Don’t wear no shoes in ma house: Coronavirus update #12

Although it took four months, we as a society understand Roddy Ricch’s obsession with not wearing shoes in his house. In many films by Japanese director Yasujiro Ozu, his camera will from a still point in the room watch a character as he or she removes his or her shoes at the doorway before entering. Beneath the offhand politeness and automatic amiability stir financial and personal anxieties. I see it in my neighbors’ smiles, the way in which the occasional pedestrian will go out of her way to nod hello as she realizes the twelve-foot gap between us is closing fast.

In my county I have seen septuagenarian women wearing bandannas as if they were about to rob a Deadwood bank. Teens in blue rubber gloves grip the wheels of their Porsches. I grip my mouse with a Clorox Ultra Clean disinfecting wipe. I write less often outside; the daily highs approximate what I’d expect in May or early June but without the rain. What socializing I do happens outdoors. Try it in Miami during high summer. Nevertheless, I plow through the Metternich biography I’ve mentioned and await Elizabeth Gilbert’s City of Girls. From the description it looks like a novel indebted to Mary McCarthy’s The Group or perhaps something by my beloved Dawn Powell.

On Tuesday’s walk my phone music player settled on Ghostface Killah’s “Wu Banga 101.” From “Winter Warz” to “9 Milli Bros” the most stirring tracks on Wu solo joints are often the ones when a reunited Clan try to impress the shit out of each other. The following verse demonstrates why Ghost’s flair for the surreal WTF image is unmatched:

Bottles goin’ off in the church, we broke the wine
Slapped the pastor, didn’t know Pop had asthma
He pulled out his blue bible, change fell out his coat
Three condoms, two dice, one bag of dope
Oooh! Rev. ain’t right, his church ain’t right
Deacon is a pimp, tell by his ice
Mrs. Parks said, “Brother Starks, meet you at the numbers spot
Heard you got red tops out, and I want a lot”
Shirley fainted dead on the spot
Two ushers slipped eighty dollars right out the pot
Oh shit!

His church ain’t right!

Many of us last month watched the pandemic’s growing threat and wondered whether it would show mercy to those artists most at risk. The death of Adam Schlesinger answered that question. In a twenty-four-hour period John Prine and Hal Willner did too. Jody Rosen surveys his estimable career as curator and producer. At Patreon, Ned Raggett honored Willner by discussing COVID-19 victim Marianne Faithfull’s exquisite re-interpretation of her first hit “As Tears Go By” on 1987’s Willner-produced Strange Weather. And Schlesinger’s sad demise inspired Ryan Maffei to publish an appreciation in Rock & Roll Globe of the songwriter’s multifarious talents; his generous assessment of the oft-overlooked Chris Collingwood’s contributions is only one of its novelties. Maffei:

And, as has been the case with so many great pop bands from the Beatles on, his departure leaves a partner to pick up the pieces, even if the Fountains of Wayne hotline was already on hold. As obit after obit cites his name and key place in Schlesinger’s history, I can’t imagine what co-writer and lead singer Collingwood is going through right now – the complicated feels of a man who just a few years back was very publicly trying to make a break with the band that made him famous.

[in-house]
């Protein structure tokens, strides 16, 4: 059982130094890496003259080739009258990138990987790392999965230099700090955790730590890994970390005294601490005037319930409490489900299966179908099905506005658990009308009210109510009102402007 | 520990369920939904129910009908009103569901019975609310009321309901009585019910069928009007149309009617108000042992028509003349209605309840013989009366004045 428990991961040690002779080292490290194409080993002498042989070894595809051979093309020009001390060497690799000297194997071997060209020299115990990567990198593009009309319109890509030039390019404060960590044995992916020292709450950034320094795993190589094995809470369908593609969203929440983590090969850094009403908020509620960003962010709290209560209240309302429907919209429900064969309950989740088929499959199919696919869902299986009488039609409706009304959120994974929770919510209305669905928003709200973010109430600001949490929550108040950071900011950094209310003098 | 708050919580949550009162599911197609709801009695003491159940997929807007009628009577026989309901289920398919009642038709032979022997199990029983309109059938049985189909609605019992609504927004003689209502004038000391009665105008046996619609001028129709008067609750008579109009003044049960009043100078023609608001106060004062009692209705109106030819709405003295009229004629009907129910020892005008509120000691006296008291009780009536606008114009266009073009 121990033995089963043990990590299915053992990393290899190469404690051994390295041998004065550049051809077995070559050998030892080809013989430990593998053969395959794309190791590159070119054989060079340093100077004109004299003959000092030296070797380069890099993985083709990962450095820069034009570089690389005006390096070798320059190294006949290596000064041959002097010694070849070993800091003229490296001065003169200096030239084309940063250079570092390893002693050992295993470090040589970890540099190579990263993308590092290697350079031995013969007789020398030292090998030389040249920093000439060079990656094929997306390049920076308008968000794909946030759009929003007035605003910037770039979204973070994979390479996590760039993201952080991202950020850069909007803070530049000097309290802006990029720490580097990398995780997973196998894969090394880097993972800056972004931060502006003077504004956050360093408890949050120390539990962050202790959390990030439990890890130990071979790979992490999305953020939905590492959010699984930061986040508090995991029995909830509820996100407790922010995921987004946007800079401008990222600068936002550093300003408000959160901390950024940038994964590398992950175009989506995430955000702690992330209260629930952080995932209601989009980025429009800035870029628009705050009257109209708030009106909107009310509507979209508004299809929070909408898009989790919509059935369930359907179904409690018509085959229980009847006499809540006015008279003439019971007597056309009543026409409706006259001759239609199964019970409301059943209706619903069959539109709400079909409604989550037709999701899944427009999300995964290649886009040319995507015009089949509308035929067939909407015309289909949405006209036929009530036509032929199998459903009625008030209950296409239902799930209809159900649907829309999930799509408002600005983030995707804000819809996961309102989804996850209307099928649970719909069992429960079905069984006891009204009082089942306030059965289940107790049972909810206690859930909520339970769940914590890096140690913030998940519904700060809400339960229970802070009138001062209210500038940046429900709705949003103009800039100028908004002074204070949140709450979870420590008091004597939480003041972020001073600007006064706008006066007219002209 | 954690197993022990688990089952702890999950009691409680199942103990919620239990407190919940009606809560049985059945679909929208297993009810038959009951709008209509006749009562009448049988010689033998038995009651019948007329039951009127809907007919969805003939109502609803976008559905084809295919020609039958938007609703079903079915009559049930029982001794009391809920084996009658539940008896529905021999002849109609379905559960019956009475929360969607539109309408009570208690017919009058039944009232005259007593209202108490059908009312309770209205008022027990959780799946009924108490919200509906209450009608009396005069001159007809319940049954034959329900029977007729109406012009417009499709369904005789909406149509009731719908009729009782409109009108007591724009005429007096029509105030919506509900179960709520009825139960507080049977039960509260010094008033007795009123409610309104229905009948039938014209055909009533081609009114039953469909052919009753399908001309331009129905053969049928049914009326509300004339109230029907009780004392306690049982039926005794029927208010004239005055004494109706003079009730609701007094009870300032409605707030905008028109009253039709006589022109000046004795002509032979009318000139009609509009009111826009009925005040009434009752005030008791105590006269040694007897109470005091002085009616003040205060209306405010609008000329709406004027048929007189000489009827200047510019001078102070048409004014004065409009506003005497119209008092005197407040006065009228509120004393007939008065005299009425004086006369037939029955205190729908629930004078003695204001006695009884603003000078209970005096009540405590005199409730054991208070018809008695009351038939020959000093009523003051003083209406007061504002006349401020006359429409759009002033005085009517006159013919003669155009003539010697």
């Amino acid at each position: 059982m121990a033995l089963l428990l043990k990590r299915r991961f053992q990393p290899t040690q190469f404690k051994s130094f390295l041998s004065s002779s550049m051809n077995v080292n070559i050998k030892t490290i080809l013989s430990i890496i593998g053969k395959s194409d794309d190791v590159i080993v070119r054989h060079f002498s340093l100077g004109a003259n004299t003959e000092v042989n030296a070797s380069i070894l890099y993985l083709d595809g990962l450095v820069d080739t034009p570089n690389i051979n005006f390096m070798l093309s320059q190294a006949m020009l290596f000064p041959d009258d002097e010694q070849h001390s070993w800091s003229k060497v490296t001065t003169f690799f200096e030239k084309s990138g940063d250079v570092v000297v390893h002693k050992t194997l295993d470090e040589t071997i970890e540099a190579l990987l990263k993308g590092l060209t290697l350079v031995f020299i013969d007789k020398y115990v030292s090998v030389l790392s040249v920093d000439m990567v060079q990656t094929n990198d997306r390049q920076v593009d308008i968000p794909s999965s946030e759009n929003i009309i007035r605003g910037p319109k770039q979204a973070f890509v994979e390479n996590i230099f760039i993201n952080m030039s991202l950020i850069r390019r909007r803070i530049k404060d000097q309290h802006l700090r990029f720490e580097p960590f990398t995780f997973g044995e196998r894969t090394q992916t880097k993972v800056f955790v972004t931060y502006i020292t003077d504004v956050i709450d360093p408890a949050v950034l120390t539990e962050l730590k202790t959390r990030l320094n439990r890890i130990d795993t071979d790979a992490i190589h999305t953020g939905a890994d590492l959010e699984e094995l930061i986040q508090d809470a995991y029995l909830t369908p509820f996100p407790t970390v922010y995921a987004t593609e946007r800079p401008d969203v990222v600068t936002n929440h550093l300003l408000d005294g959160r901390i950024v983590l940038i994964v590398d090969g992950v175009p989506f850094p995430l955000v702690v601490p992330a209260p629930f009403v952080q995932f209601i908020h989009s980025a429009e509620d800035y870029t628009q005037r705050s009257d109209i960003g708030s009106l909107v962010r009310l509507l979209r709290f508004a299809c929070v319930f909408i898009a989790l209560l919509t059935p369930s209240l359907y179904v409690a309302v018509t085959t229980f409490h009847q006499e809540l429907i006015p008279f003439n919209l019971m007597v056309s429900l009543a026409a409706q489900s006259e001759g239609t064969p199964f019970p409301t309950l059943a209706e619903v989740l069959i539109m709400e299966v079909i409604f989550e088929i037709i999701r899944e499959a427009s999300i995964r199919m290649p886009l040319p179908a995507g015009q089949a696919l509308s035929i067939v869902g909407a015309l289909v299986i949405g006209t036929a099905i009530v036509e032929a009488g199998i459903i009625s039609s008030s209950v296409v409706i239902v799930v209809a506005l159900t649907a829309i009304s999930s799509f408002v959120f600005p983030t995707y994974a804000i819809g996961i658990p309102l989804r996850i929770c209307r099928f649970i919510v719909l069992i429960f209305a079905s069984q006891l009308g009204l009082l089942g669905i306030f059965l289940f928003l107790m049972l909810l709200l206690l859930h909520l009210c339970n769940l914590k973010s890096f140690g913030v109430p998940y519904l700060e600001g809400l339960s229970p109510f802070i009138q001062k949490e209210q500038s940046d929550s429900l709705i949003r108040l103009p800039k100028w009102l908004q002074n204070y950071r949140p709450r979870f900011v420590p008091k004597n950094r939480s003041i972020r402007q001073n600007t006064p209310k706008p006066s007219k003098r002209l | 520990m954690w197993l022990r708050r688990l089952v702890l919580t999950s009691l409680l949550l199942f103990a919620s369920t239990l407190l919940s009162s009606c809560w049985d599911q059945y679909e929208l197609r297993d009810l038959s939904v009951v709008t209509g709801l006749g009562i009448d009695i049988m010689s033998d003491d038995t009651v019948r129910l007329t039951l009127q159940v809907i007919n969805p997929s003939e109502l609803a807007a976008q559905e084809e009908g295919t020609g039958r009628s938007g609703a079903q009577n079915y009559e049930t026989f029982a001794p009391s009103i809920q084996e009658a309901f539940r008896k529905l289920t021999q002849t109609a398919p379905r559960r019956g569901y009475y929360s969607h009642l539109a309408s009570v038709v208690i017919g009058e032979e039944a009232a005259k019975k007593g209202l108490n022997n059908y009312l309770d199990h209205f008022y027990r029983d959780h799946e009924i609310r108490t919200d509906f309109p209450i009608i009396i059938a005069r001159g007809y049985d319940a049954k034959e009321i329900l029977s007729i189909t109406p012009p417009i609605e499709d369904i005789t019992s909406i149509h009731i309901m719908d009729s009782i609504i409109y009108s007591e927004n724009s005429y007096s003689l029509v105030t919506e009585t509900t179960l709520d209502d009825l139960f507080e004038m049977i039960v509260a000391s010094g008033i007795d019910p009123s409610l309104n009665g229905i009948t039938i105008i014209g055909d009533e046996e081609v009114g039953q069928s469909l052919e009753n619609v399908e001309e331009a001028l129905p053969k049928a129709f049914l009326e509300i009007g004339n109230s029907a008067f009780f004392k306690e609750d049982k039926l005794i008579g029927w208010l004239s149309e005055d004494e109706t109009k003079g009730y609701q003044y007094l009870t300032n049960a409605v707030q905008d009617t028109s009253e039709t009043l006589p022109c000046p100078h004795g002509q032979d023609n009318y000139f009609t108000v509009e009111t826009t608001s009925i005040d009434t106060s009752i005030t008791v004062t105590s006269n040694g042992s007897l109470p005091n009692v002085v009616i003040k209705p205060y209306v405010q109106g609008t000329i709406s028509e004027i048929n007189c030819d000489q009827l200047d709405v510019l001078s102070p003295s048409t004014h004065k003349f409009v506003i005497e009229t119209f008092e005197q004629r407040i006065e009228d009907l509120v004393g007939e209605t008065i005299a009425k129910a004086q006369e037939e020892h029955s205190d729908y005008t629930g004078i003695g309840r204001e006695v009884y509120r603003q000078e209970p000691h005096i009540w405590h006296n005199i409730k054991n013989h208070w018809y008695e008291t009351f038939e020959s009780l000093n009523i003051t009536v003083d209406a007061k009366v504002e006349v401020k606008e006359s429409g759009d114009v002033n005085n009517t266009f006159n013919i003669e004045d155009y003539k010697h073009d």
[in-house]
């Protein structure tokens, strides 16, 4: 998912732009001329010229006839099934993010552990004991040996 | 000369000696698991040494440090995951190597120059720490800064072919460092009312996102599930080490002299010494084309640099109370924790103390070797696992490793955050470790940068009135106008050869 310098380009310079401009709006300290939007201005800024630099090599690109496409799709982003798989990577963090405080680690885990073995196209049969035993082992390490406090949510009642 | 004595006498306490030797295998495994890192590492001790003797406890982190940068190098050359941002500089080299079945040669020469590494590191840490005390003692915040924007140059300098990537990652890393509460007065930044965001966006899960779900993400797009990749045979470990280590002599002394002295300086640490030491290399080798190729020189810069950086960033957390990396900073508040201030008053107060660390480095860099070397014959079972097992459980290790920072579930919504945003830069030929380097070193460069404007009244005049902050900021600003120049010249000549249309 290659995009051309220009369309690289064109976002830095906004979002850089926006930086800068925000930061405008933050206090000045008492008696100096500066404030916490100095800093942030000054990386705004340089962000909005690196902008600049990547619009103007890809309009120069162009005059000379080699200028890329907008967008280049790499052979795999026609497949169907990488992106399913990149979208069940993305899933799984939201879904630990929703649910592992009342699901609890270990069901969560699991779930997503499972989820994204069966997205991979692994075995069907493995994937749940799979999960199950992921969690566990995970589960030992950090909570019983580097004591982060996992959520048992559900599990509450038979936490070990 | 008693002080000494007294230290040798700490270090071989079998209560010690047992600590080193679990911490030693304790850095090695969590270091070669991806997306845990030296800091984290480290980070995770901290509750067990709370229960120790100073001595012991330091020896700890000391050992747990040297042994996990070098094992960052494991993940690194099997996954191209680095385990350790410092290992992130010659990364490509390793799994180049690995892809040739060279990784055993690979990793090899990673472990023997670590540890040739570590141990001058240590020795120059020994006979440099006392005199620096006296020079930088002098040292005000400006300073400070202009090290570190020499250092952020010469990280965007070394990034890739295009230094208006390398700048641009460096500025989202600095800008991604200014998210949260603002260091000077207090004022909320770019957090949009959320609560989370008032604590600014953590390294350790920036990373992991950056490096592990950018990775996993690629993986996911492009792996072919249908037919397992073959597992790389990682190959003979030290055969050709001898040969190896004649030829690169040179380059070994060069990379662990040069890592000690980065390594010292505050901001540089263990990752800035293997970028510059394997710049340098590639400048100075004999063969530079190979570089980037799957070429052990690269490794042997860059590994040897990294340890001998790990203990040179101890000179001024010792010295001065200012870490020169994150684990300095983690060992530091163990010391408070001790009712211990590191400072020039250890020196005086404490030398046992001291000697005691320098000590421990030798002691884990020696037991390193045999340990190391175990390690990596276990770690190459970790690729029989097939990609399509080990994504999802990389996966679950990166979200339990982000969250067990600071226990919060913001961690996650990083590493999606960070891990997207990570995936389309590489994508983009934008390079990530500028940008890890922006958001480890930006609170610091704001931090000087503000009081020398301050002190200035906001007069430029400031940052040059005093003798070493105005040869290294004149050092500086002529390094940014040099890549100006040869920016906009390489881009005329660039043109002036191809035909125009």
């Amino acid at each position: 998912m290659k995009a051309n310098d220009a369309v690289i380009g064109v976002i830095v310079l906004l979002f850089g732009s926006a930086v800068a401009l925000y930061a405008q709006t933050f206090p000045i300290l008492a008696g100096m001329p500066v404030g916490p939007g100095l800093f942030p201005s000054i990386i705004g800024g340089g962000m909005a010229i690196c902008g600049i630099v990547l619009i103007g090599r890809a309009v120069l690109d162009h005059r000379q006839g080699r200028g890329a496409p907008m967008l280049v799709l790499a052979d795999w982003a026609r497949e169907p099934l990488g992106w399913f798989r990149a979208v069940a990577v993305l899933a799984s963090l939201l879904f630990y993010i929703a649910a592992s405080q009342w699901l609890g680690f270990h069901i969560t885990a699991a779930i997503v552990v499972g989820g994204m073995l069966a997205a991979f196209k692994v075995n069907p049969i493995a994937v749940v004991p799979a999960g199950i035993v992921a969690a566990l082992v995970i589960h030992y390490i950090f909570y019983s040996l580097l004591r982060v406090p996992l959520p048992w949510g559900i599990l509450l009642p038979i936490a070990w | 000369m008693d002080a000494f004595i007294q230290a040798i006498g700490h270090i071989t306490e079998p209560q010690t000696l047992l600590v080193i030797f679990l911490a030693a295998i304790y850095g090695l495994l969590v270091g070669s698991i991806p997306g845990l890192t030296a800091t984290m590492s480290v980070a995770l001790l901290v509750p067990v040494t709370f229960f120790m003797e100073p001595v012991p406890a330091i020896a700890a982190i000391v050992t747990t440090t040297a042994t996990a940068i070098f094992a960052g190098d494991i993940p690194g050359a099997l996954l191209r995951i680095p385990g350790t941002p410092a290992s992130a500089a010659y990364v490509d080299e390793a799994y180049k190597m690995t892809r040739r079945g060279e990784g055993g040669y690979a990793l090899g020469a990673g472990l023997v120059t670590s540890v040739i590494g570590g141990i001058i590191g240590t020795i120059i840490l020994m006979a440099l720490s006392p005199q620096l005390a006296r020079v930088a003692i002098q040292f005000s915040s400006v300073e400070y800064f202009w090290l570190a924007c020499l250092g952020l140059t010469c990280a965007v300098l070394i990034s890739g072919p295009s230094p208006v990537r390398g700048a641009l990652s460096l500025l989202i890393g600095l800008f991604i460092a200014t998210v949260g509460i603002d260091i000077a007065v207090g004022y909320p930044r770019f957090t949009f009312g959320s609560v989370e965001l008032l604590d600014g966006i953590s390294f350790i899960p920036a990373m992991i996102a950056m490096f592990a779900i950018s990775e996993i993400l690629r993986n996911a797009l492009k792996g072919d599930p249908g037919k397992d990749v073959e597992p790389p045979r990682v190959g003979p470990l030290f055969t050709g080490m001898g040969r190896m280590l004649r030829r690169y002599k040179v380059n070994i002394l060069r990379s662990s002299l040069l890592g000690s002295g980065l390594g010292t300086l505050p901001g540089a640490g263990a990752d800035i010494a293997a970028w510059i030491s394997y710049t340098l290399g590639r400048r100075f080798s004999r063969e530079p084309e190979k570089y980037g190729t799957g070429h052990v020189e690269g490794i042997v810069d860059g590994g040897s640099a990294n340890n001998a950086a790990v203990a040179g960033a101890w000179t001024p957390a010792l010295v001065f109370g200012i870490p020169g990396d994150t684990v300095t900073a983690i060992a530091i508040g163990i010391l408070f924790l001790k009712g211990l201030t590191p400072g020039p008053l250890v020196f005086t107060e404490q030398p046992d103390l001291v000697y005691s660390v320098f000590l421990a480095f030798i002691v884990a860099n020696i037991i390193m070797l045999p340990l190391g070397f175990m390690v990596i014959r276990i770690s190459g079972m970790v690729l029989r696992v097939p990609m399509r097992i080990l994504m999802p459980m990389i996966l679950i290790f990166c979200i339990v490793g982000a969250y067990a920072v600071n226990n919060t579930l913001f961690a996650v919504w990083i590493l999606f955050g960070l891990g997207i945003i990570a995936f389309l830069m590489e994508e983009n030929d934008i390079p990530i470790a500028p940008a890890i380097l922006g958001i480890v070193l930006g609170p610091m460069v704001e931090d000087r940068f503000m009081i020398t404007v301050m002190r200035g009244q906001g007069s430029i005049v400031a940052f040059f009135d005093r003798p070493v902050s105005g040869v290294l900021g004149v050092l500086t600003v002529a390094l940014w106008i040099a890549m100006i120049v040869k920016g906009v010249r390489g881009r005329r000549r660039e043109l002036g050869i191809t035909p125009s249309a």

Meanwhile in Idaho, where Blaine County has more cases per capita than any other in the country, Donald Trump’s worldview has poisoned already addled minds. You’d think Barack Obama were still president:

Tim Remington, a Coeur d’Alene pastor who was appointed to the State House of Representatives in January, led a church service on March 29, four days after the stay-at-home order went into effect, that was open to the public.

And in Bonner County, Sheriff Daryl Wheeler posted an open letter saying that the public had been “misled” by public health officials’ dire predictions and called on the governor to convene an emergency session of the Legislature to debate his stay-at-home order.

“In the spirit of liberty and the Constitution, you can request those that are sick to stay home,” Sheriff Wheeler wrote. “But, at the same time, you must release the rest of us to go on with our normal business.”

And Ammon Bundy, the anti-Constitutionalist who postures about threats to liberty while leading armed rebellions, has a message: “I want the virus now.” From your lips to God’s, etc.

Because Republicans lose respect for law and order when Democrats live in the governor’s mansion, the Kansas legislature has revoked Laura Kelly’s order restricting churches from organizing services for more than ten people. Fortunately, it looks like local authorities and the denominations themselves will observe social distancing. But consider this chilling statistic:

House and Senate leaders — meeting as a body called the Legislative Coordinating Council — voted along party lines to throw out the directive. Their decision came as the number of reported COVID-19 cases in the state climbed to more than 1,000 and the death count ticked up to 38

That’s the state as a whole. By contrast, Miami-Dade County has had fifty deaths since officials first detected coronoavirus.

Finally, we bachelors have seen our dating lives change. Grindr offers phone sex tips (here’s mine: read while talking dirty, preferably Anthony Trollope). Straight customers use Bumble to schedule video game matches. There are fictions, short and long, to be written about Love In a Time of COVID-19. I’m gonna give it a shot.

Take care of each other.

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